A photo taken by David Grubbs at the Gemäldegalerie on June 23 shows Rembrandt Harmenszoon van Rijn’s “The Mennonite preacher Cornelis Claesz Anslo and his wife Aeltje Gerritsdr Schouten” (1641) covered in plastic with a bucket underneath it. (photo courtesy David Grubbs)

Heavy rain in Berlin may have put some Rembrandt artwork in a drippy situation. Brooklyn College music professor David Grubbs, who visited Berlin’s Gemäldegalerie today, June 23, captured a photo of the artist’s canvas “The Mennonite preacher Cornelis Claesz Anslo and his wife Aeltje Gerritsdr Schouten” (1641) wrapped in a thin plastic sheet. Along the work’s sides, pieces of duct tape appear to seal the cover to the walls and the painting’s frame. On the floor below, a white bucket sits on top of what appears to be a black tarp.

Grubbs told Hyperallergic that he visited the museum around 4pm and noticed “a leaky ceiling in the main Rembrandt room” of the Gemäldegalerie. In a tweet, he described “a steady patter of drops” descending from the ceiling into the bucket — merely inches away from the 382-year-old painting.

The severe rain comes after a historic wet period for Germany. At the end of May, the German Weather Service (DWD) reported that the country experienced the “wettest spring” in at least a decade, reporting higher levels of rain in both March and April. Although May had milder rainfall than the previous two months, the country’s north and east regions have been experiencing consistent severe weather fluctuations this month including thunderstorms and hail.

Today, the heavy precipitation also inconvenienced tennis fans, postponing the entire Friday schedule for the Berlin Open’s quarterfinals to Saturday, according to the Associated Press. The newswire service also reported flooded roads and railway closures due to the excessive rain.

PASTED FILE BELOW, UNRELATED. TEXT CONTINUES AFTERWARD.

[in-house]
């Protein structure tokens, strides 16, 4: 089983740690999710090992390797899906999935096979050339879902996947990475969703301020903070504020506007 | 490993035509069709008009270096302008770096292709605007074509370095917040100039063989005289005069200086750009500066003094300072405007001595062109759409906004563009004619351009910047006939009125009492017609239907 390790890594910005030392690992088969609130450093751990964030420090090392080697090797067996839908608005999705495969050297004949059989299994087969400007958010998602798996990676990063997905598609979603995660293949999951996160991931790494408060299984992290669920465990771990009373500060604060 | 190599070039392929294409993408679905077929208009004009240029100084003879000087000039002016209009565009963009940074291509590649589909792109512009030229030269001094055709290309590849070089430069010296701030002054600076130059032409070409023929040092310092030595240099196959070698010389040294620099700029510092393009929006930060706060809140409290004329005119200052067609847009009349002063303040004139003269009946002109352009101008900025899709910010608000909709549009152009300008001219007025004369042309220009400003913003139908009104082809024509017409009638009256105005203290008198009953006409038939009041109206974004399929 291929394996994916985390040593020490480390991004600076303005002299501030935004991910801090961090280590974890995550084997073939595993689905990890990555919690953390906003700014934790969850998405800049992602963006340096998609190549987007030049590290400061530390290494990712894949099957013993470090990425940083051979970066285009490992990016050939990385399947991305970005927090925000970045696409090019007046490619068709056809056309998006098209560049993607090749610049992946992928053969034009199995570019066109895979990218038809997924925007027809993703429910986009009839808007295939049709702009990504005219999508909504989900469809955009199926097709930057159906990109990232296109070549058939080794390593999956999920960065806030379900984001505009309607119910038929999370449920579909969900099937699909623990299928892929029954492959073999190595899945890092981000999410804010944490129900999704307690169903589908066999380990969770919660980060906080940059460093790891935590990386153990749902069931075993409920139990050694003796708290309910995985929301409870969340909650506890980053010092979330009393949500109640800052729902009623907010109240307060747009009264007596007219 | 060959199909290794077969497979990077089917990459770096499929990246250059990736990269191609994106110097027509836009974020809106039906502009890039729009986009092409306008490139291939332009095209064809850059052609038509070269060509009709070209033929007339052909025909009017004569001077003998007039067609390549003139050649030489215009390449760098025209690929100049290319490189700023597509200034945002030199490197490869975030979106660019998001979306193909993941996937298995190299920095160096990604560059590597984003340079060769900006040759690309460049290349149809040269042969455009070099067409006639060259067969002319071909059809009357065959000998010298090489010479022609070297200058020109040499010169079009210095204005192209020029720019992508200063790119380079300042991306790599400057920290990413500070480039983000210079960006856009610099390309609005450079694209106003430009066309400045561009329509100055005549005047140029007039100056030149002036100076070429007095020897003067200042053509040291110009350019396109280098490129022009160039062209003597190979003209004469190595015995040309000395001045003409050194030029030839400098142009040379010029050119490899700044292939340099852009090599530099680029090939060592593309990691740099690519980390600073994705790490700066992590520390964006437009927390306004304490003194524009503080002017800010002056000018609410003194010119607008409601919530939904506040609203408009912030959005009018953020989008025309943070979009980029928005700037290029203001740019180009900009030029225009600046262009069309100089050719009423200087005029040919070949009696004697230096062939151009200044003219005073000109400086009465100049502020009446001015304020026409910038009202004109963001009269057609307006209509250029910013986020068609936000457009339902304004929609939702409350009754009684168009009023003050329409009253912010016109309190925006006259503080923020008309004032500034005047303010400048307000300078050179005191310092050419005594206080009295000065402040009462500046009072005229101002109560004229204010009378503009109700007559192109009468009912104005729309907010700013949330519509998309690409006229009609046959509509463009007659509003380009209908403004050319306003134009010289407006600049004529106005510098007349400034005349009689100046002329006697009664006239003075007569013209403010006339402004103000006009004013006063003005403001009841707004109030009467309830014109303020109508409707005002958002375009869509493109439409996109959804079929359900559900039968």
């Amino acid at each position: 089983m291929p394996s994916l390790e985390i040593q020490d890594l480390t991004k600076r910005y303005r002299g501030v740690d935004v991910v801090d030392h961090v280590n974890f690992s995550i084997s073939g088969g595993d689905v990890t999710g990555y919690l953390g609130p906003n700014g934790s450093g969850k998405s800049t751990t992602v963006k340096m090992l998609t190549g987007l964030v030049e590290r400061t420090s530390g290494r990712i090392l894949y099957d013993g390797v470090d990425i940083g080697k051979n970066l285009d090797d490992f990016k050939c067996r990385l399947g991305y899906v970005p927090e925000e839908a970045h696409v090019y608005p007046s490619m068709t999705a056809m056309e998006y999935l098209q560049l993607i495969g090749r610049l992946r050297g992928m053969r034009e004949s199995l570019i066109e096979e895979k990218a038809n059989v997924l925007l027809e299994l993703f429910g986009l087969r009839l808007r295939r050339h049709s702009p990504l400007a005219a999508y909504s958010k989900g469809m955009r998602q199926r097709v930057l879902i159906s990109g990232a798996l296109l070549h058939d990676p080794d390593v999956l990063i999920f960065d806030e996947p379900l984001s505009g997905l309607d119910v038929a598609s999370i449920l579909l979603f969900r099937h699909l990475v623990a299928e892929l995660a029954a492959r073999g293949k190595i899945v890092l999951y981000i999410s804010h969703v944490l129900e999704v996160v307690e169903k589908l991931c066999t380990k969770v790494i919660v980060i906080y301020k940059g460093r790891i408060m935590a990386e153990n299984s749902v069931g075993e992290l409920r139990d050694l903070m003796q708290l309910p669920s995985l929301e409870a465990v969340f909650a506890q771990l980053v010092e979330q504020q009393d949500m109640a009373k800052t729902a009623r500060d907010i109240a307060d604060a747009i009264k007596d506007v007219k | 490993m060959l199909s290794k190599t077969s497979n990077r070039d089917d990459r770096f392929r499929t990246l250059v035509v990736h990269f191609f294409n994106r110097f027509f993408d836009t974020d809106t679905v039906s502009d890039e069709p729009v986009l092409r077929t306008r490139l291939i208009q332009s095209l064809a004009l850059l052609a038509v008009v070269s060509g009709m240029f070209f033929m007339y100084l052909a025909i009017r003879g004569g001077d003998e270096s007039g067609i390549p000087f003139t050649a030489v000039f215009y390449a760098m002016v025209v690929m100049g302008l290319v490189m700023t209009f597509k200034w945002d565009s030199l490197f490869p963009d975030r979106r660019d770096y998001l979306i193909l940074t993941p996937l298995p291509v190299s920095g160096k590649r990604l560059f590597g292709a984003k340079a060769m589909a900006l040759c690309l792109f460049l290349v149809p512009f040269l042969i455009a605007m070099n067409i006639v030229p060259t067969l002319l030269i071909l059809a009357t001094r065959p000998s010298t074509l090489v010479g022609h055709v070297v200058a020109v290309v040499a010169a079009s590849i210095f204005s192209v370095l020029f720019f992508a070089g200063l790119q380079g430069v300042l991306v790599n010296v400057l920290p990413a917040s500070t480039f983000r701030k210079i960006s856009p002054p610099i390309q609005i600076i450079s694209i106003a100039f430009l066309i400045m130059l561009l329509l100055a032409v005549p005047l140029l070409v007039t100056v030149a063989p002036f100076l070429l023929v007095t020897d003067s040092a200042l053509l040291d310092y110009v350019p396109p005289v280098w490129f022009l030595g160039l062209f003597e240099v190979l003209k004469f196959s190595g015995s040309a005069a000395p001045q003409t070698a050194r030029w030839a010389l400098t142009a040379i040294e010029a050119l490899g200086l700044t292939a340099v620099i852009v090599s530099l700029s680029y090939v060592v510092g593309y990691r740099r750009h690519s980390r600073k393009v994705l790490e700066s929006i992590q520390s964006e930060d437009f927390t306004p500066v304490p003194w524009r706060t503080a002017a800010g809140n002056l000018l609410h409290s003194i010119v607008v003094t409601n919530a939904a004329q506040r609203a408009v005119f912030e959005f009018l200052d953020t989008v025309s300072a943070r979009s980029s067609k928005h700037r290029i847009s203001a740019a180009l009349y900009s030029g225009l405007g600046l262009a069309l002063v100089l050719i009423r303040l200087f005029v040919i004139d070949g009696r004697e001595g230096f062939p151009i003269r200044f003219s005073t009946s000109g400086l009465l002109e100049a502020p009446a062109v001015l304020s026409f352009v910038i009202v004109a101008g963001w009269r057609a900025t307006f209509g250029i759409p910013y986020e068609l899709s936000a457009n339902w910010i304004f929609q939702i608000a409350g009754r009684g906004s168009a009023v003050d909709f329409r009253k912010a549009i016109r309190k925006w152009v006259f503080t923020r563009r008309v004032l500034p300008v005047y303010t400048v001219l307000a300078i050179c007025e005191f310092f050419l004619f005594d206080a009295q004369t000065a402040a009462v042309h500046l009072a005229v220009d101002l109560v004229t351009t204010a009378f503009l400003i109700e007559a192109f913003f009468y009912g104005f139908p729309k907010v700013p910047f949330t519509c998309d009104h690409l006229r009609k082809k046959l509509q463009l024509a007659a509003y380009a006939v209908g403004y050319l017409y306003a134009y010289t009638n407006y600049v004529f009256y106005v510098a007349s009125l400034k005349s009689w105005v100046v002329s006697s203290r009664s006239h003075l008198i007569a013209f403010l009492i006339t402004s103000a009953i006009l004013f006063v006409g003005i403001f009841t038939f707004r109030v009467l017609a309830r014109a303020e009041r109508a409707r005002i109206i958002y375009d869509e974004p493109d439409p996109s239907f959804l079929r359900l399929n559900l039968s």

In recent years, climate change has resulted in extreme weather patterns across Europe and the globe, forcing art institutions to adjust their visiting hours and at times close entirely for safety reasons.

The Gemäldegalerie boasts an impressive collection of 20 paintings by the Dutch Golden Age painter, as well as hundreds of other works spanning the 13th through the 17th centuries. It is unclear whether any of these works have been impacted by the alleged ceiling leak. Hyperallergic has reached out to the museum for more information.

In the section of the museum where the painting is located, several of the galleries have been temporarily closed for renovations while the institution is installing a new energy-efficient lighting system. Since the construction project began in October 2021, areas of the museum have closed and reopened in phases. In the meantime, highlighted artworks have been relocated to different galleries for viewing. The last phase of the renovation is set to be complete by this September.

Maya Pontone (she/her) is a Staff News Writer at Hyperallergic. Originally from Northern New Jersey, she currently resides in Brooklyn, where she covers daily news, both within and outside New York City....